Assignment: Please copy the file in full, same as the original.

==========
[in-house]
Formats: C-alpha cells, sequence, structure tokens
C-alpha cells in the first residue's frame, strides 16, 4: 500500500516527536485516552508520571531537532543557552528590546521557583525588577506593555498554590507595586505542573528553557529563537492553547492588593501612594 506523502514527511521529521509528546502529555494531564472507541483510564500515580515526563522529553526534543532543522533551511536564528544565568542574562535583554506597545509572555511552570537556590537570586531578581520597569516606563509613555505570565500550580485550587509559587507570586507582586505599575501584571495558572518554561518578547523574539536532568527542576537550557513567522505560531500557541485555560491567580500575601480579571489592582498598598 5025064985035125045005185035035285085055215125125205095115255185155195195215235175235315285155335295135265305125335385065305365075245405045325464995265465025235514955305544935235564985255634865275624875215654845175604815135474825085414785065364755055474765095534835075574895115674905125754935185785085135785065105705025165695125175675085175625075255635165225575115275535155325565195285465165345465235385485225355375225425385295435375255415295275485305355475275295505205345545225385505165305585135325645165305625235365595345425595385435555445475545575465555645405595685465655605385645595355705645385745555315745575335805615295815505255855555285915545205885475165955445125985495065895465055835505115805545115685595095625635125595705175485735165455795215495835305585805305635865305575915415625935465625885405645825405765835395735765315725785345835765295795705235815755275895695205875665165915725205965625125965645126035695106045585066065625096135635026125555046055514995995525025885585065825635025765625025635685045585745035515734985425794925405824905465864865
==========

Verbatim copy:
[in-house]
Formats: C-alpha cells, sequence, structure tokens
C-alpha cells in the first residue's frame, strides 16, 4: 500500500516527536485516552508520571531537532543557552528590546521557583525588577506593555498554590507595586505542573528553557529563537492553547492588593501612594 506523502514527511521529521509528546502529555494531564472507541483510564500515580515526563522529553526534543532543522533551511536564528544565568542574562535583554506597545509572555511552570537556590537570586531578581520597569516606563509613555505570565500550580485550587509559587507570586507582586505599575501584571495558572518554561518578547523574539536532568527542576537550557513567522505560531500557541485555560491567580500575601480579571489592582498598598 5025064985035125045005185035035285085055215125125205095115255185155195195215235175235315285155335295135265305125335385065305365075245405045325464995265465025235514955305544935235564985255634865275624875215654845175604815135474825085414785065364755055474765095534835075574895115674905125754935185785085135785065105705025165695125175675085175625075255635165225575115275535155325565195285465165345465235385485225355375225425385295435375255415295275485305355475275295505205345545225385505165305585135325645165305625235365595345425595385435555445475545575465555645405595685465655605385645595355705645385745555315745575335805615295815505255855555285915545205885475165955445125985495065895465055835505115805545115685595095625635125595705175485735165455795215495835305585805305635865305575915415625935465625885405645825405765835395735765315725785345835765295795705235815755275895695205875665165915725205965625125965645126035695106045585066065625096135635026125555046055514995995525025885585065825635025765625025635685045585745035515734985425794925405824905465864865